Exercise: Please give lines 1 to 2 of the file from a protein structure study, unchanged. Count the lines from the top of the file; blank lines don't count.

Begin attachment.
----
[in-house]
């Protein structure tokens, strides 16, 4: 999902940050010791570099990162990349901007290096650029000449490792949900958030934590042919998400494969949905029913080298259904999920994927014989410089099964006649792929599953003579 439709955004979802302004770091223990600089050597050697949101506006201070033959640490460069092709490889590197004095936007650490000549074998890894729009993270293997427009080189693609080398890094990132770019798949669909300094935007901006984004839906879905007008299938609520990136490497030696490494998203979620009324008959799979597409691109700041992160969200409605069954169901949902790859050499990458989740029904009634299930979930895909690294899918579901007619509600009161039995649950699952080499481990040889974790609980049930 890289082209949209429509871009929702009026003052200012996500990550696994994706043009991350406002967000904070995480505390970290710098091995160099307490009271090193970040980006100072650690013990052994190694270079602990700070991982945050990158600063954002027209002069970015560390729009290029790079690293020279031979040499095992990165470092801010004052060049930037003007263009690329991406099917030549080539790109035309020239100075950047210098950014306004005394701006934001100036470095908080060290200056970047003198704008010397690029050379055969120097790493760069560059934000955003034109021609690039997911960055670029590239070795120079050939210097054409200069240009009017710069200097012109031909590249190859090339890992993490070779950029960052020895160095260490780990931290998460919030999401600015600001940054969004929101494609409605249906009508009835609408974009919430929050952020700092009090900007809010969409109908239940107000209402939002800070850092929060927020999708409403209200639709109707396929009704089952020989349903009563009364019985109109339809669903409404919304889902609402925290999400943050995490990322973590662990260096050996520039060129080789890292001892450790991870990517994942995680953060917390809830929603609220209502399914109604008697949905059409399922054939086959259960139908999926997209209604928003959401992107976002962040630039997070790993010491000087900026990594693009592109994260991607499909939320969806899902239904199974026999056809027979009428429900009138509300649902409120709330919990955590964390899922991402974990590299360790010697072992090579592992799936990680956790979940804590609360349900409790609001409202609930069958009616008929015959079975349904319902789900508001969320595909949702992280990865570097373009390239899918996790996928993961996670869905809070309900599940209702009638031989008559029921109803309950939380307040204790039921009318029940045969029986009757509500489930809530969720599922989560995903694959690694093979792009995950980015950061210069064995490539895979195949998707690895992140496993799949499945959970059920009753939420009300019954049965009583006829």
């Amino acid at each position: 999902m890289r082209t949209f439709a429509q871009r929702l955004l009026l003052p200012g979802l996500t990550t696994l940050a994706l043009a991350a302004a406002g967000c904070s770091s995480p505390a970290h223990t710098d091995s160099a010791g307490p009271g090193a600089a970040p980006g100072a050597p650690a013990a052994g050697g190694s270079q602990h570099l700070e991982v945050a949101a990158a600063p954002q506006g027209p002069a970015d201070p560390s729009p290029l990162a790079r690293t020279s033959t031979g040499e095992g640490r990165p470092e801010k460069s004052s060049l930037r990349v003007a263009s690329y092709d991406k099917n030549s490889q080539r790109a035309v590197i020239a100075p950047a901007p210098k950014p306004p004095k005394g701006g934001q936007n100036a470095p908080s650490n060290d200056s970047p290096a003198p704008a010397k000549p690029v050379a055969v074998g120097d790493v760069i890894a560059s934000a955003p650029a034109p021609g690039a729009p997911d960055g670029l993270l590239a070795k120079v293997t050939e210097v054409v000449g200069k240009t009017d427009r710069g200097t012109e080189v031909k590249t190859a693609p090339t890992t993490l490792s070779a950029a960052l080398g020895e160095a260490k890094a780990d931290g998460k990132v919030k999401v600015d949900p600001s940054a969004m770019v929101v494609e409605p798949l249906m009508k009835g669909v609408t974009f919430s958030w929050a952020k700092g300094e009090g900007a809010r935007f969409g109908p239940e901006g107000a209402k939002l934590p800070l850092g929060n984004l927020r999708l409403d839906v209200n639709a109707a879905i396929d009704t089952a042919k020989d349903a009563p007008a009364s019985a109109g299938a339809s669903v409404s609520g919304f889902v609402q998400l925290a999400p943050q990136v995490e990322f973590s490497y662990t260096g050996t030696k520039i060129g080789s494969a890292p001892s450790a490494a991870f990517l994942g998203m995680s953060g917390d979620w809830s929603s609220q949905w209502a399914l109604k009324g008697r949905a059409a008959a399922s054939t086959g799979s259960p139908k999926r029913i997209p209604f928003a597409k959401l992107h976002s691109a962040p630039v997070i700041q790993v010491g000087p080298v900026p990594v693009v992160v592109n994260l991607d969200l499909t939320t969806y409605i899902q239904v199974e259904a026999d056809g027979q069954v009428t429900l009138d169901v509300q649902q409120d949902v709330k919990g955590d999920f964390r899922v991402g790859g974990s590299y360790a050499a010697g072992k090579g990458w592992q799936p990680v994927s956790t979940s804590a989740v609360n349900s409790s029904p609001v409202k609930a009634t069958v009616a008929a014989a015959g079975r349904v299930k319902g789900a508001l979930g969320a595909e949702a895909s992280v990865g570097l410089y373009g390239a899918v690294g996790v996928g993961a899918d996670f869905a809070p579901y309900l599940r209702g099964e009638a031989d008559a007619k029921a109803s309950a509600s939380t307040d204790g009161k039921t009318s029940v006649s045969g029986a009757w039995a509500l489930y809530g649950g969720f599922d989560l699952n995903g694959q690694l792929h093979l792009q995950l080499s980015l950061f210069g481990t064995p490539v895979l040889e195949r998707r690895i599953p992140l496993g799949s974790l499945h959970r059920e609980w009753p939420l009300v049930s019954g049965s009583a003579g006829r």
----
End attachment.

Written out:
[in-house]
């Protein structure tokens, strides 16, 4: 999902940050010791570099990162990349901007290096650029000449490792949900958030934590042919998400494969949905029913080298259904999920994927014989410089099964006649792929599953003579 439709955004979802302004770091223990600089050597050697949101506006201070033959640490460069092709490889590197004095936007650490000549074998890894729009993270293997427009080189693609080398890094990132770019798949669909300094935007901006984004839906879905007008299938609520990136490497030696490494998203979620009324008959799979597409691109700041992160969200409605069954169901949902790859050499990458989740029904009634299930979930895909690294899918579901007619509600009161039995649950699952080499481990040889974790609980049930 890289082209949209429509871009929702009026003052200012996500990550696994994706043009991350406002967000904070995480505390970290710098091995160099307490009271090193970040980006100072650690013990052994190694270079602990700070991982945050990158600063954002027209002069970015560390729009290029790079690293020279031979040499095992990165470092801010004052060049930037003007263009690329991406099917030549080539790109035309020239100075950047210098950014306004005394701006934001100036470095908080060290200056970047003198704008010397690029050379055969120097790493760069560059934000955003034109021609690039997911960055670029590239070795120079050939210097054409200069240009009017710069200097012109031909590249190859090339890992993490070779950029960052020895160095260490780990931290998460919030999401600015600001940054969004929101494609409605249906009508009835609408974009919430929050952020700092009090900007809010969409109908239940107000209402939002800070850092929060927020999708409403209200639709109707396929009704089952020989349903009563009364019985109109339809669903409404919304889902609402925290999400943050995490990322973590662990260096050996520039060129080789890292001892450790991870990517994942995680953060917390809830929603609220209502399914109604008697949905059409399922054939086959259960139908999926997209209604928003959401992107976002962040630039997070790993010491000087900026990594693009592109994260991607499909939320969806899902239904199974026999056809027979009428429900009138509300649902409120709330919990955590964390899922991402974990590299360790010697072992090579592992799936990680956790979940804590609360349900409790609001409202609930069958009616008929015959079975349904319902789900508001969320595909949702992280990865570097373009390239899918996790996928993961996670869905809070309900599940209702009638031989008559029921109803309950939380307040204790039921009318029940045969029986009757509500489930809530969720599922989560995903694959690694093979792009995950980015950061210069064995490539895979195949998707690895992140496993799949499945959970059920009753939420009300019954049965009583006829």